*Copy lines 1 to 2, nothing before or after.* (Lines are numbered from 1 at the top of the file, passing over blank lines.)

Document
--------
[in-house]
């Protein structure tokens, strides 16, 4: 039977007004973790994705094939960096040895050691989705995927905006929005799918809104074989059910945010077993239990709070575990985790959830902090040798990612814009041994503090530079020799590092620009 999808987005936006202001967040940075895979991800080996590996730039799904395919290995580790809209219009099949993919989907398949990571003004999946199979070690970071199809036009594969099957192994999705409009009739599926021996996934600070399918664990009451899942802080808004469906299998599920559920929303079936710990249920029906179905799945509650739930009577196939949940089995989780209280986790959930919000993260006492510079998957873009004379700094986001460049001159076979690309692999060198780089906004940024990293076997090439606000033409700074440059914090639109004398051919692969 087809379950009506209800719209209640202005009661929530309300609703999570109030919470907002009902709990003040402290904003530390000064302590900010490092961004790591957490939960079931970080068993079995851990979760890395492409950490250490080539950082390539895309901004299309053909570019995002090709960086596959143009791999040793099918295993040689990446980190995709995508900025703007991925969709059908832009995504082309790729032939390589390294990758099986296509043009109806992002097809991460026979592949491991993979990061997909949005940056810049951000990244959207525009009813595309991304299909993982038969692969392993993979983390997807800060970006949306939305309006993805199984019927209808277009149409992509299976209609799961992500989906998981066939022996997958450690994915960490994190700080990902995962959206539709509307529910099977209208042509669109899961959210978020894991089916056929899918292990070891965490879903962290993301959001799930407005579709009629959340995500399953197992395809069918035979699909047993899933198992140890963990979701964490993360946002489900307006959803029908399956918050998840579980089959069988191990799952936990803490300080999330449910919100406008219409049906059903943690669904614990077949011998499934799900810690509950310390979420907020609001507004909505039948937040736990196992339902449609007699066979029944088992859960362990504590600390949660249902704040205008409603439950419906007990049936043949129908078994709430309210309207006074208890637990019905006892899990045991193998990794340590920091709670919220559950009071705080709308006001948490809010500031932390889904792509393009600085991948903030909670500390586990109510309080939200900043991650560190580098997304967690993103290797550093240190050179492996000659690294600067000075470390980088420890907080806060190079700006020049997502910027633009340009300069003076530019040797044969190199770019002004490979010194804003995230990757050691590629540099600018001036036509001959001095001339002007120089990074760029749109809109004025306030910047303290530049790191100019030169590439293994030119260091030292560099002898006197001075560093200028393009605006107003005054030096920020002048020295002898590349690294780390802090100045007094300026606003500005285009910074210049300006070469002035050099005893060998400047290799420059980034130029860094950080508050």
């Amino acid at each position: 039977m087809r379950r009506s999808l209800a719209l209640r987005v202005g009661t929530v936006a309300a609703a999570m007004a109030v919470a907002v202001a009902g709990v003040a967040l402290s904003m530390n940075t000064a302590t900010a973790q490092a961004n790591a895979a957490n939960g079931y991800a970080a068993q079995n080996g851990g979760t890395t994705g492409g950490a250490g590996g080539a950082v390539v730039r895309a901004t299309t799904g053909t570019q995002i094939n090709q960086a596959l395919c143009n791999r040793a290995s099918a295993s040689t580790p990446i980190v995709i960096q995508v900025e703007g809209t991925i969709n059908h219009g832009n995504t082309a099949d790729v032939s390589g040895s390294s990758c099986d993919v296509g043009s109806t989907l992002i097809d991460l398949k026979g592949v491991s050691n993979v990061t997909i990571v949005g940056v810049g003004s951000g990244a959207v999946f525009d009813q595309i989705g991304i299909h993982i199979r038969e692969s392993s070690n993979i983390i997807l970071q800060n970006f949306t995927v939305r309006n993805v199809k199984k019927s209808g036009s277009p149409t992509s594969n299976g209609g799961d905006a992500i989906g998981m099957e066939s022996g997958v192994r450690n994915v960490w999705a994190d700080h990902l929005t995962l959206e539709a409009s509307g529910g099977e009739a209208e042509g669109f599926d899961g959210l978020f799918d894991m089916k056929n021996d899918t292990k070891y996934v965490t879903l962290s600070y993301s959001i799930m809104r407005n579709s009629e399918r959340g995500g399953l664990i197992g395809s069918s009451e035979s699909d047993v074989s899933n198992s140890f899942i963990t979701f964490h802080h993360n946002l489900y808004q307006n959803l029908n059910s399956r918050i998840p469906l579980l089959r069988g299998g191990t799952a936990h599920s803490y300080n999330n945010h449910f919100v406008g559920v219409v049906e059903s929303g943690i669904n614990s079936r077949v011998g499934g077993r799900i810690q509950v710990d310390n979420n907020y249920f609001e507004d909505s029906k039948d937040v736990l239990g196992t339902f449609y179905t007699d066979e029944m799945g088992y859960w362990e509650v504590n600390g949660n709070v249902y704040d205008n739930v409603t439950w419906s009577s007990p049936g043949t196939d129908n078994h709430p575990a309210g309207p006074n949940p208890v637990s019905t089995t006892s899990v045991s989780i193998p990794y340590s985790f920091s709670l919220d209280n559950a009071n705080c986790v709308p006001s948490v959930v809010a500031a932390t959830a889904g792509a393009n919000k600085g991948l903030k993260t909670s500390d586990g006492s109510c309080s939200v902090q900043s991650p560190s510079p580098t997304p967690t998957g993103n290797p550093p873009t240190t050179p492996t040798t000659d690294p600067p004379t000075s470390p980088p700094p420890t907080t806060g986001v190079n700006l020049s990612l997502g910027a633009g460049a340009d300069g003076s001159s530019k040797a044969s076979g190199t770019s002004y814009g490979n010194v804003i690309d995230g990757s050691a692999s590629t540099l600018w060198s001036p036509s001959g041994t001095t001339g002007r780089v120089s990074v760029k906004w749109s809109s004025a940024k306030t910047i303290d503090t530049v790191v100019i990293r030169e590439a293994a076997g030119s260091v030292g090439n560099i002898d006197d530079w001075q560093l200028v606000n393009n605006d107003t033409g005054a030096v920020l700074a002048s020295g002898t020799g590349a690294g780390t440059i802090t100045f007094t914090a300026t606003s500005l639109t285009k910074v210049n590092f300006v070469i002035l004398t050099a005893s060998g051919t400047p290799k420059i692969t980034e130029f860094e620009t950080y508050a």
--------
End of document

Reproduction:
[in-house]
């Protein structure tokens, strides 16, 4: 039977007004973790994705094939960096040895050691989705995927905006929005799918809104074989059910945010077993239990709070575990985790959830902090040798990612814009041994503090530079020799590092620009 999808987005936006202001967040940075895979991800080996590996730039799904395919290995580790809209219009099949993919989907398949990571003004999946199979070690970071199809036009594969099957192994999705409009009739599926021996996934600070399918664990009451899942802080808004469906299998599920559920929303079936710990249920029906179905799945509650739930009577196939949940089995989780209280986790959930919000993260006492510079998957873009004379700094986001460049001159076979690309692999060198780089906004940024990293076997090439606000033409700074440059914090639109004398051919692969 087809379950009506209800719209209640202005009661929530309300609703999570109030919470907002009902709990003040402290904003530390000064302590900010490092961004790591957490939960079931970080068993079995851990979760890395492409950490250490080539950082390539895309901004299309053909570019995002090709960086596959143009791999040793099918295993040689990446980190995709995508900025703007991925969709059908832009995504082309790729032939390589390294990758099986296509043009109806992002097809991460026979592949491991993979990061997909949005940056810049951000990244959207525009009813595309991304299909993982038969692969392993993979983390997807800060970006949306939305309006993805199984019927209808277009149409992509299976209609799961992500989906998981066939022996997958450690994915960490994190700080990902995962959206539709509307529910099977209208042509669109899961959210978020894991089916056929899918292990070891965490879903962290993301959001799930407005579709009629959340995500399953197992395809069918035979699909047993899933198992140890963990979701964490993360946002489900307006959803029908399956918050998840579980089959069988191990799952936990803490300080999330449910919100406008219409049906059903943690669904614990077949011998499934799900810690509950310390979420907020609001507004909505039948937040736990196992339902449609007699066979029944088992859960362990504590600390949660249902704040205008409603439950419906007990049936043949129908078994709430309210309207006074208890637990019905006892899990045991193998990794340590920091709670919220559950009071705080709308006001948490809010500031932390889904792509393009600085991948903030909670500390586990109510309080939200900043991650560190580098997304967690993103290797550093240190050179492996000659690294600067000075470390980088420890907080806060190079700006020049997502910027633009340009300069003076530019040797044969190199770019002004490979010194804003995230990757050691590629540099600018001036036509001959001095001339002007120089990074760029749109809109004025306030910047303290530049790191100019030169590439293994030119260091030292560099002898006197001075560093200028393009605006107003005054030096920020002048020295002898590349690294780390802090100045007094300026606003500005285009910074210049300006070469002035050099005893060998400047290799420059980034130029860094950080508050």